One of the greatest fears I have in my young adult life is that of becoming complacent. It's a concept that many of us are not too familiar with as it has many forms. It is often confused with conceited, unfairly perceived as discontentment. But it is its own creature entirely and we choose to escape it in different ways.
For those who don't do well with idle time on their hands, we evade complacency by taking on most new tasks that come our way. We throw ourselves fully into them, usually in a leadership role where we can exercise and hone our skills. We like to make decisions quickly and execute clear plans. While we appreciate transparency, too much oversight into our plans and goals is exhausting and discouraging. We prefer to act first and ask permission later. We end up in positions where we are able to do this because people see our restless spirits and know we need room to 'roam'.
For those of us who enjoy having free time that is not cluttered with competition and expectations, we embrace the complacency. But we do so without fully understanding how it manifests itself. While we may be good at our jobs; usually completing our tasks and meeting our deadlines, we don't gain much from going beyond that. We are comfortable in our job as defined by our contracts. We are the stable ones, we provide assurance and experience to our positions; and we are respected for it.
While there is no right or wrong way to take on new challenges or maintaining status quo in life, we can find ourselves in trouble. Complacency breeds new creatures: Burn Out and Rust Out. One stems from a fear and the other from a contentment.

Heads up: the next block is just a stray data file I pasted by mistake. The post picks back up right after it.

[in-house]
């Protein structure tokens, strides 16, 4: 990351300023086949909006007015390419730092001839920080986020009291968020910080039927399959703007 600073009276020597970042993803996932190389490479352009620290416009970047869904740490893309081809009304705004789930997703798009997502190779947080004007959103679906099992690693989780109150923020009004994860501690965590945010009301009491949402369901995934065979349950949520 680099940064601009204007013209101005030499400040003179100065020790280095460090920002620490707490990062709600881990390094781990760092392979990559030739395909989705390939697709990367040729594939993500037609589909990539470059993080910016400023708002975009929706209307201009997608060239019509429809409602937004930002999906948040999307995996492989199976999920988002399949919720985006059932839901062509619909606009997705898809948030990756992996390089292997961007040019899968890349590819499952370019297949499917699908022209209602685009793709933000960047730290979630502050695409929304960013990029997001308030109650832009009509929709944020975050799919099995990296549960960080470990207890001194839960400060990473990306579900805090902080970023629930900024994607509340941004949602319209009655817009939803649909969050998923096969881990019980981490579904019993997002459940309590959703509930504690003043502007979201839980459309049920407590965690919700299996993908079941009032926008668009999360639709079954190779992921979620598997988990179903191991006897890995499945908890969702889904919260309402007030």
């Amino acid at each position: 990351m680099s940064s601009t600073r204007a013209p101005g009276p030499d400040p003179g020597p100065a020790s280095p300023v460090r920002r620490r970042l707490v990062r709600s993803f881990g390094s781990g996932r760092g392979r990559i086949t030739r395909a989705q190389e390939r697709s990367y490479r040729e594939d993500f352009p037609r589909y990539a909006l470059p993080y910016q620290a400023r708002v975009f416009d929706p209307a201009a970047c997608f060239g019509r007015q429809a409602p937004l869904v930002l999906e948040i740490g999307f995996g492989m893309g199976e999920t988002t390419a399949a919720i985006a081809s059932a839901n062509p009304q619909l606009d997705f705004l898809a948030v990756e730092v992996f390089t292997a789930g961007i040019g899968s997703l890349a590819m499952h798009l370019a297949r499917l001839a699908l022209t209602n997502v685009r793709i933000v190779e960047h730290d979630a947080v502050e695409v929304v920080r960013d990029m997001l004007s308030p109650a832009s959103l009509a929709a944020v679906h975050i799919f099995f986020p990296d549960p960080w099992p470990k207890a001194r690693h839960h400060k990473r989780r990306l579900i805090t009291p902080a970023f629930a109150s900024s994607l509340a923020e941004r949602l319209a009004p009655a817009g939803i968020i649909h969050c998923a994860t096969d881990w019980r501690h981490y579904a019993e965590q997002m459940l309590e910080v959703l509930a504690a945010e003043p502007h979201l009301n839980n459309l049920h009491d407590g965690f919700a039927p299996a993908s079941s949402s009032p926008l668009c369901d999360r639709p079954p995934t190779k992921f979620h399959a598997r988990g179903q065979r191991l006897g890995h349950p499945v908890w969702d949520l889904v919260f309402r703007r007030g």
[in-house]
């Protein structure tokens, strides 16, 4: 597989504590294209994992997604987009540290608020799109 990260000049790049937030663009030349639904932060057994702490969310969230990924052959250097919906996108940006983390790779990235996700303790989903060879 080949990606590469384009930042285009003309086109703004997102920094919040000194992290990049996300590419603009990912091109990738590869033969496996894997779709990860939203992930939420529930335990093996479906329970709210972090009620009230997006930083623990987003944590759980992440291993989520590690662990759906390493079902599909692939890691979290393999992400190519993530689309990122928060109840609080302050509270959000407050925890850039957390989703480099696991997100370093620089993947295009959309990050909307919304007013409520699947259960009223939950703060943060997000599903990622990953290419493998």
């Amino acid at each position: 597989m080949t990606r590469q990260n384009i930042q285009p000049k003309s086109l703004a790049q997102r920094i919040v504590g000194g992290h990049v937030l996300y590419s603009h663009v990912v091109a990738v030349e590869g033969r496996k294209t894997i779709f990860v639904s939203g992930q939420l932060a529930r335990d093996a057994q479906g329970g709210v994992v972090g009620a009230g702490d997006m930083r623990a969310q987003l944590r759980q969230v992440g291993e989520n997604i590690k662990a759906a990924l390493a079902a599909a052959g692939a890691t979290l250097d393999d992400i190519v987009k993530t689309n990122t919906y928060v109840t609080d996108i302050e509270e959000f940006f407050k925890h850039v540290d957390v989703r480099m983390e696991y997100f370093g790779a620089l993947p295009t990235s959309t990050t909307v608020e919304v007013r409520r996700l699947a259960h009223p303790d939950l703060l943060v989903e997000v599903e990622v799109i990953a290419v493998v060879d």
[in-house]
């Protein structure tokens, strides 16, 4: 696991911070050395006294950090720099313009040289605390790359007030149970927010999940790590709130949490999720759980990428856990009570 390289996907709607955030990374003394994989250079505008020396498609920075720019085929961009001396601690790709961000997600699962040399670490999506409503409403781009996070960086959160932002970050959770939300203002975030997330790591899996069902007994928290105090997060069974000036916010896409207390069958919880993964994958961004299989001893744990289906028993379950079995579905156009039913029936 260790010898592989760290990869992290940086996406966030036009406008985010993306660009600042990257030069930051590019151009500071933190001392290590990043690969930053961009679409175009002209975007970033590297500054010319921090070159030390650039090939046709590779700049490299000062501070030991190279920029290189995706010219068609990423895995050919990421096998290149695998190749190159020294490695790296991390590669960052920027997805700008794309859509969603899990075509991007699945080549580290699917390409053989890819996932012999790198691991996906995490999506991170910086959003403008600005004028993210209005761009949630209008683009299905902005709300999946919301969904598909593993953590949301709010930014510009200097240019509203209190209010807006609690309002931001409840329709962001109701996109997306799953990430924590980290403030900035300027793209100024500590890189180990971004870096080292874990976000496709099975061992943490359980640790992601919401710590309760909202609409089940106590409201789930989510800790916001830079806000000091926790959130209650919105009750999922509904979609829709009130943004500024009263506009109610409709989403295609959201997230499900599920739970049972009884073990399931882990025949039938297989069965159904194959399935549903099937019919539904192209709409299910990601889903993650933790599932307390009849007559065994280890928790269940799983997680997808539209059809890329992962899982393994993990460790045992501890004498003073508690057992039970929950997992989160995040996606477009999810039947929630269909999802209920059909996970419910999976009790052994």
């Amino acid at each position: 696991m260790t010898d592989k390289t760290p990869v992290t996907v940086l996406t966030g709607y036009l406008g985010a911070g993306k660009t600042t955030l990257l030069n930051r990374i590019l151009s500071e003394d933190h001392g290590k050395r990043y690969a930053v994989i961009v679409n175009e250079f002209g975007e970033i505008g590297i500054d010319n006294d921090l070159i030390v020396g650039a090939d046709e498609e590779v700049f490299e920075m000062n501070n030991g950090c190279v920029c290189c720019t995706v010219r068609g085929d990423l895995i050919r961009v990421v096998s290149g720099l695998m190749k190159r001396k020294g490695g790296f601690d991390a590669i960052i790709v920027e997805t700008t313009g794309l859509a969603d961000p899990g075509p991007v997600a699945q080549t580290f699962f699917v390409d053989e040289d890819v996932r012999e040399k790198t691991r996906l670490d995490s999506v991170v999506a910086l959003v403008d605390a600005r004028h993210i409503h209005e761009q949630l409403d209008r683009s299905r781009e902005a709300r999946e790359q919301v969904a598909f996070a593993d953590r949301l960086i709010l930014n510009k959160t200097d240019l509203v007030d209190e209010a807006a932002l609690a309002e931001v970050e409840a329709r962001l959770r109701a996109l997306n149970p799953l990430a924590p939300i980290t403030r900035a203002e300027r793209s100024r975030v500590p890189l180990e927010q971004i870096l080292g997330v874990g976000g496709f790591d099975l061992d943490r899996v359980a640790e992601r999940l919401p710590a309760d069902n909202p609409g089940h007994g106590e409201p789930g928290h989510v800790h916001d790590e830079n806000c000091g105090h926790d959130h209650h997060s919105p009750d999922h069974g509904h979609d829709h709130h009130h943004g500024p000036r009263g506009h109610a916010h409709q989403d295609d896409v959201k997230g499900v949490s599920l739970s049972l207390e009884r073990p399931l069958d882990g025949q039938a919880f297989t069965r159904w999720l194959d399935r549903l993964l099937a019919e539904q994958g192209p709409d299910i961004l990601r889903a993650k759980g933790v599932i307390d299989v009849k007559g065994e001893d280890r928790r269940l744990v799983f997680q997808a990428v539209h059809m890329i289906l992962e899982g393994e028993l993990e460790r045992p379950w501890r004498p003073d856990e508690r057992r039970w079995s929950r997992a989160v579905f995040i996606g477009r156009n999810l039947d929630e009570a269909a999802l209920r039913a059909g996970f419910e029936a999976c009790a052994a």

Burn Out tends to be the most familiar. It is usually 'diagnosed' as the overexertion of the body and mind. Some of us experience this frequently. It's those terms we spend on community boards where we are the only ones doing things. We have been President for 4 years and Secretary for 2. If we are honest with ourselves, it usually stems from us not being honest with ourselves. We are so driven that we can get to a place where we believe others are not as capable. This is the part that is not healthy. It is important at this point to except the break, recharge the batteries and come back willing to collaborate.
Rust Out has been happening under the surface for many years without very little knowledge of its arrival. Typically we call it contentment or structure. We appreciate those who can live happily in their roles; who have the free time to spare. But what we don't see that deep down those who get Rusted Out often get so in their soul and spirit. It is missed for many years that they have misunderstood their role. They think it is about one thing and therefore never really reach the full potential because they don't know what the expectation is. Worse still, sometimes they don't fully understand the mission of the organization. Because of this they continually surrender to the day-to-day routine.
I work in an environment where I see Burn Out and Rust Out yearly. It's important to call it what it is, recognize that it could be you too, and offer support to those you supervise or who supervise you. The best thing is to get to a place of contentment.